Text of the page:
Seneca community assesses damage after violent storms, tornado hit area

One of the communities hit hardest by Wednesday night's violent weather was Seneca, which is a little more than an hour southwest of Chicago.

“A newborn calf was born yesterday morning, and can't find it today,” said farmer Anthony Bromberek.

Bromberek of Seneca has 50 cows on his farm. He's concerned the newest one didn't survive the tornado that rolled through.

“Dont know what happened, if it went and took it, or it got spooked and just took off running. It hasn't come back, no sign of it,” Bromberek said.

Bromberek watched the approaching tornado from his farmhouse just north of Seneca.

“It was scary. I was looking out the window to the west. And way out to the west you could see the tornado hitting the electric lines. It was coming this way, just orange flashes,” he said.

Bromberek lost his power due to the storm. He's been using generators to keep farm operations going. He lost a few trees, the doors on his machine sheds were damaged, and he lost some shingles from his roof and his brother's roof next door.

But overall, aside from one farm that was hit very hard and lost several buildings, the damage near Seneca was limited to power lines and fields of corn, which were flattened by high winds.

Power crews flooded the area all day long to restore power, and are working to replace several large electrical transmission towers damaged by the storm.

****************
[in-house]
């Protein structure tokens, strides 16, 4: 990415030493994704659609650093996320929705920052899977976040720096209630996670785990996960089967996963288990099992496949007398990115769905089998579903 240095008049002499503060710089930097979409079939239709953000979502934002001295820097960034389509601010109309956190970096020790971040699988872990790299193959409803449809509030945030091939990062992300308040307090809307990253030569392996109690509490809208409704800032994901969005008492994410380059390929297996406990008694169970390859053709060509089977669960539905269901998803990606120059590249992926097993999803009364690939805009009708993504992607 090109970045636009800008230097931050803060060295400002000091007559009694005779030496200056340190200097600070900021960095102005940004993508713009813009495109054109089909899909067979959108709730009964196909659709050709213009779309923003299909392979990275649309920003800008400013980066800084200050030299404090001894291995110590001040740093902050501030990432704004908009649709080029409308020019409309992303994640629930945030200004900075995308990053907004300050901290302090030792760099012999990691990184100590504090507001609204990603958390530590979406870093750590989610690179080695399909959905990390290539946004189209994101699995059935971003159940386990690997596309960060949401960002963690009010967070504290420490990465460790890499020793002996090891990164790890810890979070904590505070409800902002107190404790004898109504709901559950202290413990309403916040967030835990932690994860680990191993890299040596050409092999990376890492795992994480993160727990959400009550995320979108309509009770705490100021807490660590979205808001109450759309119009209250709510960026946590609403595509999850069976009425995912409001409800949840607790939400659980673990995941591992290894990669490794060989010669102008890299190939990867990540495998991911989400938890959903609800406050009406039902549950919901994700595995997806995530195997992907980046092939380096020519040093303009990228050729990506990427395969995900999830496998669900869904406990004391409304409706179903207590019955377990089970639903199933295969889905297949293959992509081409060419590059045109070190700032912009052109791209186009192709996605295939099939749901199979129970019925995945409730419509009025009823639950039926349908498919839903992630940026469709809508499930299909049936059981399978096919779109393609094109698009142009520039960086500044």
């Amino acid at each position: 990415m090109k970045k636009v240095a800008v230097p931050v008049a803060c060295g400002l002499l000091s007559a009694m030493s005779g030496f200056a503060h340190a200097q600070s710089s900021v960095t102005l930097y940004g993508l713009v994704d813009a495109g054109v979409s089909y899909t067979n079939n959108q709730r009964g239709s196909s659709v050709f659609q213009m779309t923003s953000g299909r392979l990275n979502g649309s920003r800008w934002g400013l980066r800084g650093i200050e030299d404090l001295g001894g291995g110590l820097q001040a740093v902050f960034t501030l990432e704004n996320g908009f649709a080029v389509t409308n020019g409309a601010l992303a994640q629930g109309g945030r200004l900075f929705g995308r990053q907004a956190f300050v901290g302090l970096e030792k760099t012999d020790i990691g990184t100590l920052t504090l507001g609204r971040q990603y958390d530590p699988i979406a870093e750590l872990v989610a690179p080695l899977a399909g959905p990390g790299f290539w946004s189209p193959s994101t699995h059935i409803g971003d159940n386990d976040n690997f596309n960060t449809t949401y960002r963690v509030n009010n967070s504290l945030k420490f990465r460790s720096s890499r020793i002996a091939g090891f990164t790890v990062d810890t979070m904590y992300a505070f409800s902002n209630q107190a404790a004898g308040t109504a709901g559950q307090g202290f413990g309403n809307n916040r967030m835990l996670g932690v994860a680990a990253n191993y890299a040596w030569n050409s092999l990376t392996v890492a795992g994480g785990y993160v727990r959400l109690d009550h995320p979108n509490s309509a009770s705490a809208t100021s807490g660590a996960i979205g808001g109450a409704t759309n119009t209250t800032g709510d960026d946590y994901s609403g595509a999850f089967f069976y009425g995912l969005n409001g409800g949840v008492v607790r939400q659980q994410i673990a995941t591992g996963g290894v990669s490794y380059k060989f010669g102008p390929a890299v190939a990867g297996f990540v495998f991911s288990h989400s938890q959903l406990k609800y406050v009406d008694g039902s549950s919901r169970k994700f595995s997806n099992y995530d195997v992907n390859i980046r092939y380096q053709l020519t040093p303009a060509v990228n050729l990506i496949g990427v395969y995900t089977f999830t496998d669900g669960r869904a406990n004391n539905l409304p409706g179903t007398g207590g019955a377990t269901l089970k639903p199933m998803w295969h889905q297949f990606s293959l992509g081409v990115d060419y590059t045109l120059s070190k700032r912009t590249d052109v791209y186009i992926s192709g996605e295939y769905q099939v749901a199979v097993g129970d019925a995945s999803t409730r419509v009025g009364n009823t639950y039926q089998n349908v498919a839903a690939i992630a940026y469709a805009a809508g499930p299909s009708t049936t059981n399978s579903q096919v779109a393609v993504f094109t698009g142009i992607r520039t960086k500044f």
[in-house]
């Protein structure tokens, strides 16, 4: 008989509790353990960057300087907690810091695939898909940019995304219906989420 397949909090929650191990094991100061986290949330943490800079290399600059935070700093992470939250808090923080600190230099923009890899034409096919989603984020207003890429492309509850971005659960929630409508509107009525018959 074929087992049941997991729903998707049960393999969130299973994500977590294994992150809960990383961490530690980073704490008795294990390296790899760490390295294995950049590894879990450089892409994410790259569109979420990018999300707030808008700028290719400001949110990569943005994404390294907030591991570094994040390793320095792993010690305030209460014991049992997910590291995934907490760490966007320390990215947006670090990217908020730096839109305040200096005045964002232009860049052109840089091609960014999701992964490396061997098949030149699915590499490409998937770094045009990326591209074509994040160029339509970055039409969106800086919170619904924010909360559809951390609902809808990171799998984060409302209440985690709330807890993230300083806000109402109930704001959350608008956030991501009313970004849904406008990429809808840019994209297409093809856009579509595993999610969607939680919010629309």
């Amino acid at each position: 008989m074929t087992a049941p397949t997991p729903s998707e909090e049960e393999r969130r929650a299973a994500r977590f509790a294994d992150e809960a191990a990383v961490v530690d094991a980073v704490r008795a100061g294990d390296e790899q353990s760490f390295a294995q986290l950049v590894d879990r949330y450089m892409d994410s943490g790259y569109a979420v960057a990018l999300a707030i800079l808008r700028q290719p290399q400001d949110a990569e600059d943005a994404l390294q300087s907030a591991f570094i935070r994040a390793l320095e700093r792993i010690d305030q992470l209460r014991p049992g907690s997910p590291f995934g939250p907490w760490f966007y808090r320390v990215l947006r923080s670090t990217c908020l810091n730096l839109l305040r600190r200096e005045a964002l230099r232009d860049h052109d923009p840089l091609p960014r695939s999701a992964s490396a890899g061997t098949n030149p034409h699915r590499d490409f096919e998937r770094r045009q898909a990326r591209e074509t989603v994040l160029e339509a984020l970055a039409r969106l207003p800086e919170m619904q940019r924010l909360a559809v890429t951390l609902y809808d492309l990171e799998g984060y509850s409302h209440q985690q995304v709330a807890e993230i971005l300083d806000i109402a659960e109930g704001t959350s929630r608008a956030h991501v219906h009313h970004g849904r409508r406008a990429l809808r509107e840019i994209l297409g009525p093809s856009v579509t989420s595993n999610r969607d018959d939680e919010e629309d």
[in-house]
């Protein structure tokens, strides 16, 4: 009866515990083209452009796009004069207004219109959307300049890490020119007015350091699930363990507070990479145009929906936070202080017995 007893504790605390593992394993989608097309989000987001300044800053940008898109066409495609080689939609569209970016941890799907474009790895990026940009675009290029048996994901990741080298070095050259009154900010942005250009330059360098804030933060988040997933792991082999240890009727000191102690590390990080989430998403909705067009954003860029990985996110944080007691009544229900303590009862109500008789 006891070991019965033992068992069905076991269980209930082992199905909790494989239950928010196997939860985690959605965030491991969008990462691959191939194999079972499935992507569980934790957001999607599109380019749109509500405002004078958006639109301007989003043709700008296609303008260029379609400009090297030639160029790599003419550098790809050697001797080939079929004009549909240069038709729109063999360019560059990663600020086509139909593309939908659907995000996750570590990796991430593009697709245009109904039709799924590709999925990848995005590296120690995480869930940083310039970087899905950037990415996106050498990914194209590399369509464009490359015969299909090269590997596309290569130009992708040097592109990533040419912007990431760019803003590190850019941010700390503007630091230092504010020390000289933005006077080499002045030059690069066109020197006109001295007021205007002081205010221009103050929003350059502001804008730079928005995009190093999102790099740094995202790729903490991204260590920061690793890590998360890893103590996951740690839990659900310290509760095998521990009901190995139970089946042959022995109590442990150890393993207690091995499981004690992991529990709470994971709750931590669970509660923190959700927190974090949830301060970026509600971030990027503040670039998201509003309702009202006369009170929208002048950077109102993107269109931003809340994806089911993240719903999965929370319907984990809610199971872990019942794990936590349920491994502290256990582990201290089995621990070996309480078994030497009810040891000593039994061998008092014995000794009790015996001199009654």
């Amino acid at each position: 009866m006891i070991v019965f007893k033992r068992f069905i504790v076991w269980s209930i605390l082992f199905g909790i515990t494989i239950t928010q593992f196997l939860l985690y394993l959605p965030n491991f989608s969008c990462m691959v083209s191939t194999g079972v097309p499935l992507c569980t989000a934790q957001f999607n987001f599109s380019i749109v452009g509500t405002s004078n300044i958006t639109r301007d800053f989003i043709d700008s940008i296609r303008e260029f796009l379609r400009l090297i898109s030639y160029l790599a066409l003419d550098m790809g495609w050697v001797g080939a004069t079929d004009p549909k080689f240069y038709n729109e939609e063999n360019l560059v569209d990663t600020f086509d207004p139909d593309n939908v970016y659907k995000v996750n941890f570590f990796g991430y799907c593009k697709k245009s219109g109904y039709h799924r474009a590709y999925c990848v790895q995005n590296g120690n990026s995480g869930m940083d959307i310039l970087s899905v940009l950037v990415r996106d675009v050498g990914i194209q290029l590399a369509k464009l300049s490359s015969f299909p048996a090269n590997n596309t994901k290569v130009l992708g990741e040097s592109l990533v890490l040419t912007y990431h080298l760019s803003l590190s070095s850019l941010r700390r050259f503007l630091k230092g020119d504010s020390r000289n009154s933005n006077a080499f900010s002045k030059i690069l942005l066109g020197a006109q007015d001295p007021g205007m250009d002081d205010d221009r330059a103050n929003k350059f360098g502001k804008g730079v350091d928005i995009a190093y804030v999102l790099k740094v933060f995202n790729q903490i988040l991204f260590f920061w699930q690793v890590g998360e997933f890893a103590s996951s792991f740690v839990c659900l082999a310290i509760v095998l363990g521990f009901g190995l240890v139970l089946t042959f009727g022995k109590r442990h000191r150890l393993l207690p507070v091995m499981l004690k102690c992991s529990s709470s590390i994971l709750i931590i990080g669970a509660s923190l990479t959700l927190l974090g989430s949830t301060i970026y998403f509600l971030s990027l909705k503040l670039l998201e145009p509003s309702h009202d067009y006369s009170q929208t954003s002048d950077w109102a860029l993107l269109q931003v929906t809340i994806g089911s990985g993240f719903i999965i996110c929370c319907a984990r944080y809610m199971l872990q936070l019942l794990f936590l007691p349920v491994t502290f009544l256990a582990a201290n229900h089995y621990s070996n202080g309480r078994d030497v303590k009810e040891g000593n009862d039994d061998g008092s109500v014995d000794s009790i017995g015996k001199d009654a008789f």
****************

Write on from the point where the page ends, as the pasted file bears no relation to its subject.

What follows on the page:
“The towers for the grid system leading from the LaSalle nuclear plant, there were five towers that were significantly damaged, almost snapped like toothpicks,” said State Senator Sue Rezin.

The winds were so strong that twelve to fourteen hundred pound bales of hay, which on Wednesday were in a nearby field, were lifted and then deposited in a farmer's back yard.

In the front yard, a huge oak tree, probably over 100 years old, had been snapped off at its roots.

Residents that FOX 32 talked with said they heard no sirens. They were also upset that some media reports gave the all clear too soon.

“They called it off. They said it's over, everybody can relax. and about ten minutes later we heard the train whistle type thing that the tornado has, and we're going to the basement, you know?” said resident Debbie Bolden.